Associations representing Maine school boards and superintendents are urging lawmakers to oppose a bill that would create binding arbitration on issues that include the salaries and benefits of public employees.

The legislation would make a third party arbitrator’s determinations final and binding in decisions about salaries, benefits and pensions for public sector employees, including state and municipal employees, and employees of the state university system. It also would allow public employees to strike if their employer failed to carry out the binding determinations made by the arbitrator.

The Maine School Management Association and Maine School Boards Association wrote in a letter Wednesday to Senate President Troy Jackson, the bill’s sponsor, and House Speaker Ryan Fecteau, who is a co-sponsor, that they oppose the legislation and urged the lawmakers to reject it.

“It would allow teachers to strike and put decisions around teacher salaries, pensions and insurance into the hands of outside arbitrators – a move we believe will only increase those costs that are ultimately paid for by state and local taxpayers,” the associations wrote.

The bill, L.D. 677, passed out of the Labor and Housing Committee last week in a divided vote. A similar bill last session, L.D. 1177, passed the House and the Senate but was vetoed by Gov. Janet Mills. In written testimony, Jackson said the governor expressed concerns last session about ensuring that arbitrators are neutral and understand how Maine works, and giving public entities enough time to react to agreed-upon changes.

“I can assure you both of these changes have been addressed,” Jackson wrote. He said the bill gives the governor the power to appoint a panel of impartial arbitrators who must live in Maine and ensures that any cost items in an arbitrated agreement are not included in the operating budget for the fiscal year in which it is ratified.


In a statement Wednesday, Jackson said L.D. 677 seeks to ensure that if parties can’t reach a contract there is a process that involves mediation, fact-finding and then arbitration, and that arbitration is binding to all involved.

“Arbitration is supposed to be the option of last resort – a tool to use when two parties cannot come to an agreement,” he said. “The fact that the superintendents would rather sue and spend taxpayer dollars on lawyers than work with educators to reach a fair contract isn’t just disappointing, it’s deeply offensive.

“Right now, Maine schools are receiving a significant amount of funding from the federal government through the American Rescue Plan. The Maine Legislature is on track to fund schools at 55 percent for the first time in our state’s history. The suggestion that paying teachers fairly and working to reach a fair contract would adversely affect taxpayers is a fear tactic.”

A spokeswoman for Fecteau responded to questions about the bill by saying that Jackson was taking the lead on the legislation. The Maine Education Association, which represents 24,000 public school employees statewide, has filed testimony in support of the bill saying it would level the playing field between management and public employees in matters related to collective bargaining.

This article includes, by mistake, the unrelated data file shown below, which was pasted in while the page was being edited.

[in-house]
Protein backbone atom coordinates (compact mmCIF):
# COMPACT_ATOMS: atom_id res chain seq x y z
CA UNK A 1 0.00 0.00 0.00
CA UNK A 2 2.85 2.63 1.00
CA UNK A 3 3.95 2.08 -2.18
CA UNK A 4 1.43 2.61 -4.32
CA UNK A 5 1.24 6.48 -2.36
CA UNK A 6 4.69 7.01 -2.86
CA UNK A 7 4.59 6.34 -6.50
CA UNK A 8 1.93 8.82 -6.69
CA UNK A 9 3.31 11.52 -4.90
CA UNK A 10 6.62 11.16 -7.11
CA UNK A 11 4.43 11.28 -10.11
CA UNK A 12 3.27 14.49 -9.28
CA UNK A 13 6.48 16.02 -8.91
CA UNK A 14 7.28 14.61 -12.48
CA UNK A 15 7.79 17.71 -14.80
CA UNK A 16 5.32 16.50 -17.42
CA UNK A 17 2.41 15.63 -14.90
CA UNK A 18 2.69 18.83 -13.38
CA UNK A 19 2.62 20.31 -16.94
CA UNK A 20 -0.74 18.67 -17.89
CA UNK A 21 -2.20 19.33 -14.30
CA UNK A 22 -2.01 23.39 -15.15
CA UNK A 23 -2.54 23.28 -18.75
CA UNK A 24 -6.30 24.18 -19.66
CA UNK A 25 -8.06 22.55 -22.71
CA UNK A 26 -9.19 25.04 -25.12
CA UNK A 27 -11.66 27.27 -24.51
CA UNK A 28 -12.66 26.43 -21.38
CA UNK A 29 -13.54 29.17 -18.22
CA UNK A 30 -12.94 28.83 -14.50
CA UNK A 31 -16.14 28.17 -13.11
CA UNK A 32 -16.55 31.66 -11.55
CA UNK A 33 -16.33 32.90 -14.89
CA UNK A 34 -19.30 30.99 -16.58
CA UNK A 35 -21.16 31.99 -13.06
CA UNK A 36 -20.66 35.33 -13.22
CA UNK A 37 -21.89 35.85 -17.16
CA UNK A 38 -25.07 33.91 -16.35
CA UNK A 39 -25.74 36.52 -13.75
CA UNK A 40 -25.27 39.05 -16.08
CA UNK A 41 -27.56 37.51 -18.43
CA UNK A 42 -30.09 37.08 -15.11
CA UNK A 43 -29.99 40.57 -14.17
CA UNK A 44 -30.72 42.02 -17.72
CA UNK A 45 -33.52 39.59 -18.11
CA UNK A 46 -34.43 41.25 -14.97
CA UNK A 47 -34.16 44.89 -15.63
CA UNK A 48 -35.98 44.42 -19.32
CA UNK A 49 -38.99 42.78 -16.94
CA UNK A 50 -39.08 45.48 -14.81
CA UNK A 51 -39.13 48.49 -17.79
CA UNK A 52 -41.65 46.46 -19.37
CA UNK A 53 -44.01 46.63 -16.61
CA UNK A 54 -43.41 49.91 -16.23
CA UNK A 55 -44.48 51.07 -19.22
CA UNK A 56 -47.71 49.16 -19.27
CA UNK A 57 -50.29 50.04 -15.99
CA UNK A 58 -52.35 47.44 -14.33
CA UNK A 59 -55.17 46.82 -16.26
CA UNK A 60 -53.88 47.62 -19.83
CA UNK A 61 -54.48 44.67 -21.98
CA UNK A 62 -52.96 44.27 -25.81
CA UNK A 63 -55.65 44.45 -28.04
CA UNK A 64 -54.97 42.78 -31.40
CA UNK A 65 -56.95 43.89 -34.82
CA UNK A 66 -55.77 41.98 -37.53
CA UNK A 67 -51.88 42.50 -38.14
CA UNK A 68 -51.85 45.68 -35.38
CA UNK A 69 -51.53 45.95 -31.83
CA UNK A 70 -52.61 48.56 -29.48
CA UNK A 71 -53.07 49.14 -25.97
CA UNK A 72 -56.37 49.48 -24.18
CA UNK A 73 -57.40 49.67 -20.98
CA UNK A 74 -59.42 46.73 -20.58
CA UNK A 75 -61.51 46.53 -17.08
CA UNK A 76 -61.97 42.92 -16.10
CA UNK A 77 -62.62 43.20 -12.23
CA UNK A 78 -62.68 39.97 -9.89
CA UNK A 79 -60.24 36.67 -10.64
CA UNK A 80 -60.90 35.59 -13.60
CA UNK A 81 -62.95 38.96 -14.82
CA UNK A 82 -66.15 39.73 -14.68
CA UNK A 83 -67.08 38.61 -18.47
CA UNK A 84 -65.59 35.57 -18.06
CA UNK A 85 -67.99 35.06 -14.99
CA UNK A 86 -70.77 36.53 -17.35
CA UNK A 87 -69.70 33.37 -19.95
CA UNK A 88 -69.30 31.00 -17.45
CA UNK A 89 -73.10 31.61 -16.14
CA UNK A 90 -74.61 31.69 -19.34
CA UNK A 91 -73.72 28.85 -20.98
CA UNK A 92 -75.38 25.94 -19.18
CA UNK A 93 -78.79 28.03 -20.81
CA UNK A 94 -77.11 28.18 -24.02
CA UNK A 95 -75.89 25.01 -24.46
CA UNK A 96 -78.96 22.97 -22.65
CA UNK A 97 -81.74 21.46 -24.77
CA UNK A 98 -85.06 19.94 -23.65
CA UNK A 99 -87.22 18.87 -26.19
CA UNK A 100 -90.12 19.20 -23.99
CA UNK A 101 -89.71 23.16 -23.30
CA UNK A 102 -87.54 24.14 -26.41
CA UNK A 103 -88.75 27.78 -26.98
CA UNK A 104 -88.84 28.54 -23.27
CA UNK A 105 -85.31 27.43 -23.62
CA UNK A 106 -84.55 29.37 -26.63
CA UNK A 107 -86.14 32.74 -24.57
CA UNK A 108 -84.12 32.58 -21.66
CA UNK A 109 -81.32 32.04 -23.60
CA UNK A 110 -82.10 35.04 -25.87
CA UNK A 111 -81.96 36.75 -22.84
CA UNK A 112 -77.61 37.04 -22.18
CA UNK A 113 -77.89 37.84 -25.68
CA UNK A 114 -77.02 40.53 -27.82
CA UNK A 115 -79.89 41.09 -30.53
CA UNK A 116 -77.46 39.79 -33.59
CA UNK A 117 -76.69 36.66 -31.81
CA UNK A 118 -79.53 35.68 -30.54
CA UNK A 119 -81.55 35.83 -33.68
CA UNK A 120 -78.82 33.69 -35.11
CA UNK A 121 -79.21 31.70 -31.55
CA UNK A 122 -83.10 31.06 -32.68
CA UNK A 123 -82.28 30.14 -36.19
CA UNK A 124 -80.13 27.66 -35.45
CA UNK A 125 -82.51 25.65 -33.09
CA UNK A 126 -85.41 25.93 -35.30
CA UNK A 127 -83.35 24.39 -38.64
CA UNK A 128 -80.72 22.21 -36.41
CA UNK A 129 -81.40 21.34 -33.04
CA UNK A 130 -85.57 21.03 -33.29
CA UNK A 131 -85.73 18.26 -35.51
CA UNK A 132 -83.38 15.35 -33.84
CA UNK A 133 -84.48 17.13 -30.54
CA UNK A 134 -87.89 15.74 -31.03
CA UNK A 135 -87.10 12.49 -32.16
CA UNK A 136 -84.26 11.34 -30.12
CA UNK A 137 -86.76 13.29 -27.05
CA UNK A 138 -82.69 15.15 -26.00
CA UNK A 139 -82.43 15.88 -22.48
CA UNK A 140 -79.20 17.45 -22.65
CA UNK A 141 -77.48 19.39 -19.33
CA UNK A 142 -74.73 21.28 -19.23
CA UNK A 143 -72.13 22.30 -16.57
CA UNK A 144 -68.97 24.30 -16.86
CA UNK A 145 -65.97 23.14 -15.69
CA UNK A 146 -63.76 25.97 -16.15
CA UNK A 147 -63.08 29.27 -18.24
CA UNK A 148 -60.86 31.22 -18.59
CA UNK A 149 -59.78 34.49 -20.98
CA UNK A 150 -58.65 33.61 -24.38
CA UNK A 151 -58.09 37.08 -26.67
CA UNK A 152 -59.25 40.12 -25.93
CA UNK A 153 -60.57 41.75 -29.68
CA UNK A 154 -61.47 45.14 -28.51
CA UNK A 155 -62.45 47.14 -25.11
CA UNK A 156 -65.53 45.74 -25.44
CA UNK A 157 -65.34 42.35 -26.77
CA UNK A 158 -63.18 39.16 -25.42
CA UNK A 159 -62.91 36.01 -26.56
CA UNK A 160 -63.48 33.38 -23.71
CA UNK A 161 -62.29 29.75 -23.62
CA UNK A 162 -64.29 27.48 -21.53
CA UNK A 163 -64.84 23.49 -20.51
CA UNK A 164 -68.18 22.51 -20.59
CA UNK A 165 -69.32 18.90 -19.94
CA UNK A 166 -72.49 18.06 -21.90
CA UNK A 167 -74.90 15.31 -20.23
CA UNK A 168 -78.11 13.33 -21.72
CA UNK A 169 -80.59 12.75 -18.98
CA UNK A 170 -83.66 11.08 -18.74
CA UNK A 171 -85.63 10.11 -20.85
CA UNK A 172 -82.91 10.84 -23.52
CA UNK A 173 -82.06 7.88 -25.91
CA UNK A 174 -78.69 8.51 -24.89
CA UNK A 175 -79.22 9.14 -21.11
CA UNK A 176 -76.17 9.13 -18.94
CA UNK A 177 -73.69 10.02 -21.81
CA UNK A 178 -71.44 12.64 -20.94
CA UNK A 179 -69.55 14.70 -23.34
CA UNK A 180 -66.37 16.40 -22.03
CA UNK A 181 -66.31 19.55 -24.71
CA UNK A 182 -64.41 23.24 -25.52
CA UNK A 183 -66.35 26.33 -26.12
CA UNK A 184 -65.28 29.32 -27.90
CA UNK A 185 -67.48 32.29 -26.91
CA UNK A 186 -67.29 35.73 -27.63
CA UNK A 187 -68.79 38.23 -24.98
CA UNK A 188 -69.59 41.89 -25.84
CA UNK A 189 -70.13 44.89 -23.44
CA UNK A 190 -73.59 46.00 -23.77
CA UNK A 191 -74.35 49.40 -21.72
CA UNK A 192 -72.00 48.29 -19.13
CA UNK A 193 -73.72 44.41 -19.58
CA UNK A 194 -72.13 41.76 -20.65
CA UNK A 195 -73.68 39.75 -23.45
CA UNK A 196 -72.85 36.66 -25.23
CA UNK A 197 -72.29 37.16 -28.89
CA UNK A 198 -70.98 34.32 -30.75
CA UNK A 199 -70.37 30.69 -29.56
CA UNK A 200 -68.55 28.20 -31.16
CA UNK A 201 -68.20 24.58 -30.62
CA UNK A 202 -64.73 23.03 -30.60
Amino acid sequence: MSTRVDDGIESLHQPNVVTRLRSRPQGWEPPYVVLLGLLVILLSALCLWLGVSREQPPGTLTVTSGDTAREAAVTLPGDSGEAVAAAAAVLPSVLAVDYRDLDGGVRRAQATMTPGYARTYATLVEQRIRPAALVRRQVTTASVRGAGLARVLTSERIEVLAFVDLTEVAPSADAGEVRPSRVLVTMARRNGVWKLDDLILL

“During nearly every contract discussion, teachers and public-school employees are reminded of the current unfairness in our current labor law,” wrote John Kosinski, government relations director for the MEA. “We are reminded, often by the counsel for management, that they hold the ability to unilaterally implement wages and health insurance benefits. Unilaterally.”

In one example, Kosinski said a school board exhausted the dispute resolution process in current law and then imposed a salary scale that resulted in large decreases in salary for some, spurring the flight of teachers away from the district. In another district, a group of nurses joined the MEA four years ago after two years of negotiations and were elated when both fact finding and arbitration panels agreed with the association’s position on the salary scale.

Yet the school board refused the panel’s reports and imposed the salary scale they wanted all along. “This situation represented the latest example of the unfairness in our current law and the need for a remedy,” Kosinski said.

Other groups of public sector employees also would be covered by the legislation, including municipal, state and judicial employees. The Maine Municipal Association, which provides support and resources to local municipalities, has submitted testimony in opposition. “LD 677 would give control over a significant portion of municipal budgets to a single, unelected and entirely unaccountable individual,” the MMA said.

The cities of Portland and Bangor also have submitted testimony in opposition, stating that the bill would give an outside arbitrator final say over wages and benefits that a municipality must then adopt in its next budget, taking that authority away from local government and voters.

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